Recipe: Fried Sea Scallops with Peperoncino Pesto
I arrived on Block Island wanting nothing but to stare at the waves and eat fried seafood. Well, I got my wish. Maybe I overdid it a bit with the fried fish, but I couldn’t help it. Fried seafood of any kind has always been just about my favorite thing to eat anytime, any season, anywhere. I love all the little cruddy fried fish counters at seaside resorts, with their sometimes disgusting but occasionally sublime fried clams, oysters, soft-shell crabs, shrimp, and cod. If they fry it, I’ll eat it. But I think my all-time favorite is fried scallops. And they are a Block Island specialty.
Block Island sea scallops are enormous. They are a perfect seafood to fry, since they have enough heft to remain moist and juicy while taking on a good crisp crust. Sometimes small things like shrimp or clams fry up as all coating, with a dry, anonymously fish-scented center. But scallops, unless the cook goes off for a few sea breezes, should stay beautifully tender. At those fish counters you sometimes get ten or more, plopped on top of a big, pillowy bun to soak up any excess grease (a nice touch, I think). Who could eat that many? When they’re lightly coated and deftly fried they’re so delicious I almost could eat that many. (When I bought an order I offered a few to some raucous seagull friends. I really love seagulls. I find them really cute but also a little scary, since they’re so loud and they get so close and their beaks look like can openers.)
The Oar, a good place to eat fried fish on Block Island
I encountered all sorts of batters and coatings for those scallops at places on Block Island. A fancy restaurant we went to served them sheathed in a coat of armor. I couldn’t figure out exactly how they achieved that. Maybe it was just flour and water, but it cracked off in one big shell, exposing a lovely translucent scallop that unfortunately went skidding across the restaurant floor. Then there was the thick spongy batter, usually made with eggs and baking powder. Not a favorite of mine. I prefer a light coating of either flour or breadcrumbs. What I finally decided I loved best was plain old cornstarch. It gives you lightness and crispness and brownness. God, I ate a lot of fried scallops.
When I got back to stinky and steaming Manhattan, I thought I’d gag if I had to eat another fried anything, but here I am already messing around with a bag of Citarella’s scallops and a pot of dangerously hot oil. I can’t help it. I really want you to try these. What I’ve realized was missing from my Block Island scallop extravaganza was a good homemade chili sauce. Trappey’s was ever-present, but it just doesn’t zero in on my true desire. Now I get the chance to make my own, with a little Calabrian flair.
Fried Sea Scallops with Peperoncino Pesto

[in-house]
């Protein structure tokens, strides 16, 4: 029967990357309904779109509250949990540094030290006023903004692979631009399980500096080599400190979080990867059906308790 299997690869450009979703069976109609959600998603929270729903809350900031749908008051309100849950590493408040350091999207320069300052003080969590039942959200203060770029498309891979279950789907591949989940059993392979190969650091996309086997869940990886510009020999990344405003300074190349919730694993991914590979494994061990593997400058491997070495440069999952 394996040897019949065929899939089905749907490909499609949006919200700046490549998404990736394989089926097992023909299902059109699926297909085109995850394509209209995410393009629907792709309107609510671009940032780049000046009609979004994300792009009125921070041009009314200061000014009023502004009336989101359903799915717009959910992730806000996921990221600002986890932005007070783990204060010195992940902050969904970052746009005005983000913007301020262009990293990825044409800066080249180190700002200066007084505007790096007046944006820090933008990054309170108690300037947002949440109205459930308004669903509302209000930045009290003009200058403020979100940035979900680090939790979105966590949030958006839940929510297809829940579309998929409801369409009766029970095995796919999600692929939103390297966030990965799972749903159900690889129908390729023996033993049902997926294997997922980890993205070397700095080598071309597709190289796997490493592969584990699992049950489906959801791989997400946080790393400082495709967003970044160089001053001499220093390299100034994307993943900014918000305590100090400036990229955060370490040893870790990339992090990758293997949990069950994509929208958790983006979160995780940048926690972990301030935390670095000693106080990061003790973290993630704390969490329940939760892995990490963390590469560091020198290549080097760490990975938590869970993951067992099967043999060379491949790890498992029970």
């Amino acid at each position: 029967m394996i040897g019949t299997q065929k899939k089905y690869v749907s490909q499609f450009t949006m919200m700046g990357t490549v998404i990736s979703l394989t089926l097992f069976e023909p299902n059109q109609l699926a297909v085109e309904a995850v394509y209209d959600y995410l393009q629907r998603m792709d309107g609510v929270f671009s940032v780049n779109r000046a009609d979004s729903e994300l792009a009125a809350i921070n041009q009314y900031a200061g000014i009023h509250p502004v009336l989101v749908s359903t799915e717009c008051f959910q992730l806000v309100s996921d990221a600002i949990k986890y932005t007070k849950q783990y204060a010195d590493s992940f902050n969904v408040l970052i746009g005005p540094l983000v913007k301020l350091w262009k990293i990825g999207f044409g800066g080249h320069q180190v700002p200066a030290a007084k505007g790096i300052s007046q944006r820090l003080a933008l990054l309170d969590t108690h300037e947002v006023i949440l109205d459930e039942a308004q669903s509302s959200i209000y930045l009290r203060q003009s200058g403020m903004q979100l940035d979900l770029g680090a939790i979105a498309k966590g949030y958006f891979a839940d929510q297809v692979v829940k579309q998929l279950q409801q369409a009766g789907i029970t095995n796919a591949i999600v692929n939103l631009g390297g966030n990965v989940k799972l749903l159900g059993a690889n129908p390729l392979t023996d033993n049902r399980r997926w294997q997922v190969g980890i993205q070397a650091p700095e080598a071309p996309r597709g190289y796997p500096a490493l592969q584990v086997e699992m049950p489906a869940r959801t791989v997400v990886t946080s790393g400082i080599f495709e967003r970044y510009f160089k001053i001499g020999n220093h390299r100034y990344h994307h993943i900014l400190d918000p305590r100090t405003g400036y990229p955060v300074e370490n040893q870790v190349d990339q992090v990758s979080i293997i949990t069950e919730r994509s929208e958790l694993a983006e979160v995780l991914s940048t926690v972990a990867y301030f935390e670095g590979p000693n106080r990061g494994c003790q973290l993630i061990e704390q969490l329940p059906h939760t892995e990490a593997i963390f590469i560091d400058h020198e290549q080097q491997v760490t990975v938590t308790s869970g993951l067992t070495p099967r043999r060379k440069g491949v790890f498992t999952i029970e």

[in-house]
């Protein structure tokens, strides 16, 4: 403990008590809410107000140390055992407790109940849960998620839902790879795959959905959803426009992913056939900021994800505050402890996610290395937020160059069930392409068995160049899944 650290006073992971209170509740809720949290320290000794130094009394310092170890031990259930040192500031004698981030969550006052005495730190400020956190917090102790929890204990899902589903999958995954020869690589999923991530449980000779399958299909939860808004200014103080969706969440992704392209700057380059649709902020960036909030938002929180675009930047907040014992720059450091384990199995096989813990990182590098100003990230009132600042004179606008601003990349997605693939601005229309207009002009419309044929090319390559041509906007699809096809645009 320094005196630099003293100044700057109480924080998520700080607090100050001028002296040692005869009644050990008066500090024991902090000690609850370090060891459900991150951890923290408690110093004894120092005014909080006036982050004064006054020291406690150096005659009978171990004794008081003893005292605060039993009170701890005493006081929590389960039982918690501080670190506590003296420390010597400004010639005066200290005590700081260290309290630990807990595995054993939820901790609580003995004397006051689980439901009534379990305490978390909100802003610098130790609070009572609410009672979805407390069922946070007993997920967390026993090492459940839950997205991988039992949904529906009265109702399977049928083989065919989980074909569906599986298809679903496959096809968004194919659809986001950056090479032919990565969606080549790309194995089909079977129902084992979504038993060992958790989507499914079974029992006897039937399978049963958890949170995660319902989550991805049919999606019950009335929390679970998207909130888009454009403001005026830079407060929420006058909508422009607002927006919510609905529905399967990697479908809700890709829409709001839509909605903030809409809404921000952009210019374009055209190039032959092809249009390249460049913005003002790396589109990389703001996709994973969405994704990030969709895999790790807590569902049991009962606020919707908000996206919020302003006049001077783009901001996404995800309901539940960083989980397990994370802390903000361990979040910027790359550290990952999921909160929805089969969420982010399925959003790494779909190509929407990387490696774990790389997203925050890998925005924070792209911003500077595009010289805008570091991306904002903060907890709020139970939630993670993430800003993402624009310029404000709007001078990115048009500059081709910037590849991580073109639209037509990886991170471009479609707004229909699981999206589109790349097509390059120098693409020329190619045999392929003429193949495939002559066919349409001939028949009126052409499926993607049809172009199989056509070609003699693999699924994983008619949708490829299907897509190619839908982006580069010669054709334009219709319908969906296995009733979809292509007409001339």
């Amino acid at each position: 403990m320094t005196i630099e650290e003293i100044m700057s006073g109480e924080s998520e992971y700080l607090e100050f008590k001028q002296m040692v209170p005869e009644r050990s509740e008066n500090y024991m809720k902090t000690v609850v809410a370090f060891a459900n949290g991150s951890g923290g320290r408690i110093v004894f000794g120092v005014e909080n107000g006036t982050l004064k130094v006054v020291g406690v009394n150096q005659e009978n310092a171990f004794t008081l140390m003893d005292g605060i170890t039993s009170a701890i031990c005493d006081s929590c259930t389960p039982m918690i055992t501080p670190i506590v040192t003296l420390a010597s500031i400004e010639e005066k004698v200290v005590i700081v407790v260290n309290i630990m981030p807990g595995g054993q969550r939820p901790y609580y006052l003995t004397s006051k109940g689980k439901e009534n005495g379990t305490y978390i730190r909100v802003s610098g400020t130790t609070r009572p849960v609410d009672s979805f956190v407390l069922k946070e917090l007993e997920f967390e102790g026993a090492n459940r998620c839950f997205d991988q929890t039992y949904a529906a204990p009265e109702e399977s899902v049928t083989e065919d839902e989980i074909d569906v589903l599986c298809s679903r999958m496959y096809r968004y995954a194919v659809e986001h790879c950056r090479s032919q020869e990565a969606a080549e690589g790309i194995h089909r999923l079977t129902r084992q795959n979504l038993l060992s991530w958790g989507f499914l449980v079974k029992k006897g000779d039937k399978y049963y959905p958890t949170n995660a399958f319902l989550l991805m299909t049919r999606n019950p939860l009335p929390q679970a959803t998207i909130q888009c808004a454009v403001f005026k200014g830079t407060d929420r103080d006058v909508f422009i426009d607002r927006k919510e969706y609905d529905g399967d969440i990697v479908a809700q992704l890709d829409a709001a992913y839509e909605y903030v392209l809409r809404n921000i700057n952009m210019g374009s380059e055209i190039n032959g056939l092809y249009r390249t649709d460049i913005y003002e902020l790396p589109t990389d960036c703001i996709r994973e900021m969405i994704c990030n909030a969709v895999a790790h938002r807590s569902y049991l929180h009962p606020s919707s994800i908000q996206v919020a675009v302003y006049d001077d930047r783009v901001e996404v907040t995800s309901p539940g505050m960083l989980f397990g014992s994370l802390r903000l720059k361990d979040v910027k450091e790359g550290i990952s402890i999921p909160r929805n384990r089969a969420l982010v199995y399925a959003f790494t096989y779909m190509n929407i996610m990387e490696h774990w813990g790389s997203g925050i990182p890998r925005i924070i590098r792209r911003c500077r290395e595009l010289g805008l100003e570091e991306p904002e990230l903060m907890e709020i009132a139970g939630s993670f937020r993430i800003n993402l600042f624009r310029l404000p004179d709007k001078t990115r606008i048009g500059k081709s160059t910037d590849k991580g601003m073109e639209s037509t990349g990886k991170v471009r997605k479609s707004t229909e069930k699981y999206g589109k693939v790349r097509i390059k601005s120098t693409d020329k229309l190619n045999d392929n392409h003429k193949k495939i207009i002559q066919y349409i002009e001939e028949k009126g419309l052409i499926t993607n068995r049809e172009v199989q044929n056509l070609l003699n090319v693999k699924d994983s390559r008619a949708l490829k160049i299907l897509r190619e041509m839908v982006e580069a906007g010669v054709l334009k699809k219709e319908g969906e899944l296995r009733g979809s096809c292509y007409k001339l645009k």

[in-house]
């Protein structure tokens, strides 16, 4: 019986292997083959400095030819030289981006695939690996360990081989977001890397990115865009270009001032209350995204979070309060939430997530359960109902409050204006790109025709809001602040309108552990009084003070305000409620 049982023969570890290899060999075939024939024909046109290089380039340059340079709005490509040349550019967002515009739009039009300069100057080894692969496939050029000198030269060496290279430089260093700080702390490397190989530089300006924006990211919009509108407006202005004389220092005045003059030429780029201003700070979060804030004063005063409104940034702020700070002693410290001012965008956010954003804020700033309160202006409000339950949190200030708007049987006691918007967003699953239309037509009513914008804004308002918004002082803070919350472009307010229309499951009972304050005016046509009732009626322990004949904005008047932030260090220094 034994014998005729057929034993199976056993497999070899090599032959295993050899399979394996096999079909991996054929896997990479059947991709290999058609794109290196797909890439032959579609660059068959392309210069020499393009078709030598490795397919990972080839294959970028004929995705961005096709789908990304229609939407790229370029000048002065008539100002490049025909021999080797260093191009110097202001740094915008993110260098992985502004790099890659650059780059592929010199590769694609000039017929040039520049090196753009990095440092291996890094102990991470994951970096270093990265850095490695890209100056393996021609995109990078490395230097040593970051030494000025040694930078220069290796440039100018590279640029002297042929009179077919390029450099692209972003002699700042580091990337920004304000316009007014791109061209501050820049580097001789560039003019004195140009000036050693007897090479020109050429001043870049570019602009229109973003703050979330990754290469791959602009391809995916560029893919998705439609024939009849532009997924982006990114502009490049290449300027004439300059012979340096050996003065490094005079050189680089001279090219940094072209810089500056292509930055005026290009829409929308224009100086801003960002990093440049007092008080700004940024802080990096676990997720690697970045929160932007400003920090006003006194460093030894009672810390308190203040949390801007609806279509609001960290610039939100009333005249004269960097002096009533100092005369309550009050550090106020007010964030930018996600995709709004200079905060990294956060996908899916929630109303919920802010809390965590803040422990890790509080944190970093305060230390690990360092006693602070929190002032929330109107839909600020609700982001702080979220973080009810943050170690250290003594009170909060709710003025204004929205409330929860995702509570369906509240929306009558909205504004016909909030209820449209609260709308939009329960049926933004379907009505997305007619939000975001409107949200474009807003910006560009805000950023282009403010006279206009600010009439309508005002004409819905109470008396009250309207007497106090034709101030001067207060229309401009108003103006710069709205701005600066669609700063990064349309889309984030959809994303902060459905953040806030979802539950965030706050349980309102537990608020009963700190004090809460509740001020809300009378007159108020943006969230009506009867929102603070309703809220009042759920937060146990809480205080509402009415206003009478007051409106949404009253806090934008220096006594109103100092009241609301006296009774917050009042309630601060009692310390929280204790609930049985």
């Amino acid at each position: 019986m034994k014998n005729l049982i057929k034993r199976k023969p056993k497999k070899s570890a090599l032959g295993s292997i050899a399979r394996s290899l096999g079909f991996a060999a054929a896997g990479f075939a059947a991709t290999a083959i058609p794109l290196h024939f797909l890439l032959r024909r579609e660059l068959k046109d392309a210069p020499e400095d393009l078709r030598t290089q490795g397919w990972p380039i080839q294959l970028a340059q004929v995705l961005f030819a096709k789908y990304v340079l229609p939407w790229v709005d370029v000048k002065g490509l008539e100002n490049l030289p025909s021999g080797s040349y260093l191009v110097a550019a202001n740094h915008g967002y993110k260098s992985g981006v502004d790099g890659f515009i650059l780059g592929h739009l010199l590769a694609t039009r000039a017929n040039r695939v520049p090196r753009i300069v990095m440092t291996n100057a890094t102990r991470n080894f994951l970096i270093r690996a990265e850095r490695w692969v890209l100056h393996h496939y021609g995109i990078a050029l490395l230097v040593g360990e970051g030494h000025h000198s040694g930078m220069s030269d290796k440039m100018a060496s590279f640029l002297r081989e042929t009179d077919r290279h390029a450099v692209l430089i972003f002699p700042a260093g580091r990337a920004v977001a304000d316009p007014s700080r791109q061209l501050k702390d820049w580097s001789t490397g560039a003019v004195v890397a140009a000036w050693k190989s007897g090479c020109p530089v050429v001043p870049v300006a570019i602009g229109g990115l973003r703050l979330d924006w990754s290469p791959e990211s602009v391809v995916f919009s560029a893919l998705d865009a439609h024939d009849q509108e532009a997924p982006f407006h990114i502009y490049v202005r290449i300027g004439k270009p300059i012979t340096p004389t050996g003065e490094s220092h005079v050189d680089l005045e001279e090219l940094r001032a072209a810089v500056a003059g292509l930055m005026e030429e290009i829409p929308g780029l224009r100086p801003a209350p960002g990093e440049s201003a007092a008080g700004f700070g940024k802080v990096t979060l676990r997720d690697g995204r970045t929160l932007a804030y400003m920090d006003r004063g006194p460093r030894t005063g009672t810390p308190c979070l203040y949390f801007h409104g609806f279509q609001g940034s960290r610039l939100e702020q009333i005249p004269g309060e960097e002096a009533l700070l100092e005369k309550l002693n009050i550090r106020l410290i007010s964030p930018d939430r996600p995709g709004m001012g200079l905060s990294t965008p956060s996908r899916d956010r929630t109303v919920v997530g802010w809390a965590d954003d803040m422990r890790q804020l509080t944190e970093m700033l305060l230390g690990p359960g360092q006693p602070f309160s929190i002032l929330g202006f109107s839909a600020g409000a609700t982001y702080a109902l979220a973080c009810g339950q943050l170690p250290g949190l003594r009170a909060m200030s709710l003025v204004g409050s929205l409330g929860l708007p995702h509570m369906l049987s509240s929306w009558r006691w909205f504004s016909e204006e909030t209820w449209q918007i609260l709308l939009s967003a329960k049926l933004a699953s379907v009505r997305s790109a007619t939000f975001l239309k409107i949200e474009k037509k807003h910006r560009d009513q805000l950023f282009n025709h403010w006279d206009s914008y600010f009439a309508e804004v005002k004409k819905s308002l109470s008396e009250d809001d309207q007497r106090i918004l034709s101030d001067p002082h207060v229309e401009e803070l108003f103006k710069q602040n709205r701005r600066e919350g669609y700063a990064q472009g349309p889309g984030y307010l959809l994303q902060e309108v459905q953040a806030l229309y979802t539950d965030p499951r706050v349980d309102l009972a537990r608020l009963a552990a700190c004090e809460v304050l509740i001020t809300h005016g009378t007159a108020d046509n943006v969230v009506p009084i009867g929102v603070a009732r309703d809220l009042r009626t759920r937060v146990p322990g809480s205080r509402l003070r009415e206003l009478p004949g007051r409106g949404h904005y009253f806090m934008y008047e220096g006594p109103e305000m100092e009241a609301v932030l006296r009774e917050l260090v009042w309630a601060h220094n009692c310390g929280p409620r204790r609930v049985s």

For the pesto:
1 red bell pepper
2 fresh hot red chilies, such as peperoncini or ripe red jalapeños
1 garlic clove, roughly chopped
1/3 cup lightly toasted sliced almonds
The grated zest from 1 lemon
2 to 3 tablespoons extra-virgin olive oil
Oil for frying (I like using half olive oil and half vegetable oil)
6 large sea scallops, the side muscles removed
½ cup cornstarch
½ teaspoon sugar
A small bunch of chicory, frisée, or puntarella, torn into pieces
1 scallion, cut into thin rounds, using some of the tender green part
Several lemon wedges
Place the sweet and hot chilies under a broiler, and let them blister and blacken all around. Let them cool a bit, and then rub off and discard as much charred skin as you can (run them under cool water briefly if you’re having a hard time). Seed them and give them a rough chop.
Place the chilies, garlic, almonds, and lemon zest in the bowl of a food processor. Add some salt and about 2 tablespoons of olive oil. Pulse until you have a rough paste. If it seems too crumbly, add a bit more olive oil. Transfer the pesto to a little bowl.
Place the greens and the scallion in a small salad bowl. Lay out two salad plates.
Get out a wide pot with high sides, and fill it about 3 inches deep with half olive oil and half a neutral vegetable oil. Turn the heat to high. Test the oil. If it sizzles quickly when you add a few drops of water, it’s hot enough.
Place the cornstarch in a shallow bowl, and season it well with salt, the sugar, and the black pepper. Dry off the scallops, and then add them to the cornstarch, coating them well. Shake off any excess.
Dress the greens with a squeeze of lemon juice, a little olive oil, salt, and black pepper, and divide them onto the two plates.
Drop the scallops into the oil. They should all go in at once, since you’re cooking only enough for two. Let them get good and brown on one side, and then give them a flip and let them brown on the other side. Try not to move them more than once. The cooking should take about 2 to 3 minutes total, depending on their size. With a large strainer spoon, lift the scallops from the oil and onto paper towels. Place three scallops on top of each salad. Top with a generous spoonful of the pesto, and garnish with the lemon wedges. Serve right away.
If you have leftover pesto, add it to a tomato sauce for spiciness, or stir it into summer minestrone for a little kick. It’s also nice as a topping for ricotta-slathered bruschetta.